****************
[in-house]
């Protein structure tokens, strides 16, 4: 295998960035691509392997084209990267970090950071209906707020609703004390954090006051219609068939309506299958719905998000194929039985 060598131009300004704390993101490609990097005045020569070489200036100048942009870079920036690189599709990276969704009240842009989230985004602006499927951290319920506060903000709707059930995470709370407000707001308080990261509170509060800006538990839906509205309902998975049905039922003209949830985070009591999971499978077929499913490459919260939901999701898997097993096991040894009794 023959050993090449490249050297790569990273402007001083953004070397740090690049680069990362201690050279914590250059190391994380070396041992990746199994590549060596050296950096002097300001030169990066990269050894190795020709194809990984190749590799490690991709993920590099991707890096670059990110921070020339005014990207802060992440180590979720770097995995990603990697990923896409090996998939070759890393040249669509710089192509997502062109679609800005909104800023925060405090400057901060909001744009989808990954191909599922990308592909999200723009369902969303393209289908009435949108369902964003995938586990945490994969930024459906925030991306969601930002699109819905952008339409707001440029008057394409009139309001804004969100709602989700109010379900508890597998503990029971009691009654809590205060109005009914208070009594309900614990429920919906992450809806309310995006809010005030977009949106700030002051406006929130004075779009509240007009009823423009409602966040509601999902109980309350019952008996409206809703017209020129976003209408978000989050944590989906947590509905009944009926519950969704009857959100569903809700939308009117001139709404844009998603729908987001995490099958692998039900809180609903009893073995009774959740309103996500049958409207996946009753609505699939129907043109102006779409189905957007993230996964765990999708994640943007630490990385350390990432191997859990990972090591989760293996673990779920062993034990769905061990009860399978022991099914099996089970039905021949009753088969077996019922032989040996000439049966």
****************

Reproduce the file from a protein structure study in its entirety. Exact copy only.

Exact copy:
[in-house]
């Protein structure tokens, strides 16, 4: 295998960035691509392997084209990267970090950071209906707020609703004390954090006051219609068939309506299958719905998000194929039985 060598131009300004704390993101490609990097005045020569070489200036100048942009870079920036690189599709990276969704009240842009989230985004602006499927951290319920506060903000709707059930995470709370407000707001308080990261509170509060800006538990839906509205309902998975049905039922003209949830985070009591999971499978077929499913490459919260939901999701898997097993096991040894009794 023959050993090449490249050297790569990273402007001083953004070397740090690049680069990362201690050279914590250059190391994380070396041992990746199994590549060596050296950096002097300001030169990066990269050894190795020709194809990984190749590799490690991709993920590099991707890096670059990110921070020339005014990207802060992440180590979720770097995995990603990697990923896409090996998939070759890393040249669509710089192509997502062109679609800005909104800023925060405090400057901060909001744009989808990954191909599922990308592909999200723009369902969303393209289908009435949108369902964003995938586990945490994969930024459906925030991306969601930002699109819905952008339409707001440029008057394409009139309001804004969100709602989700109010379900508890597998503990029971009691009654809590205060109005009914208070009594309900614990429920919906992450809806309310995006809010005030977009949106700030002051406006929130004075779009509240007009009823423009409602966040509601999902109980309350019952008996409206809703017209020129976003209408978000989050944590989906947590509905009944009926519950969704009857959100569903809700939308009117001139709404844009998603729908987001995490099958692998039900809180609903009893073995009774959740309103996500049958409207996946009753609505699939129907043109102006779409189905957007993230996964765990999708994640943007630490990385350390990432191997859990990972090591989760293996673990779920062993034990769905061990009860399978022991099914099996089970039905021949009753088969077996019922032989040996000439049966």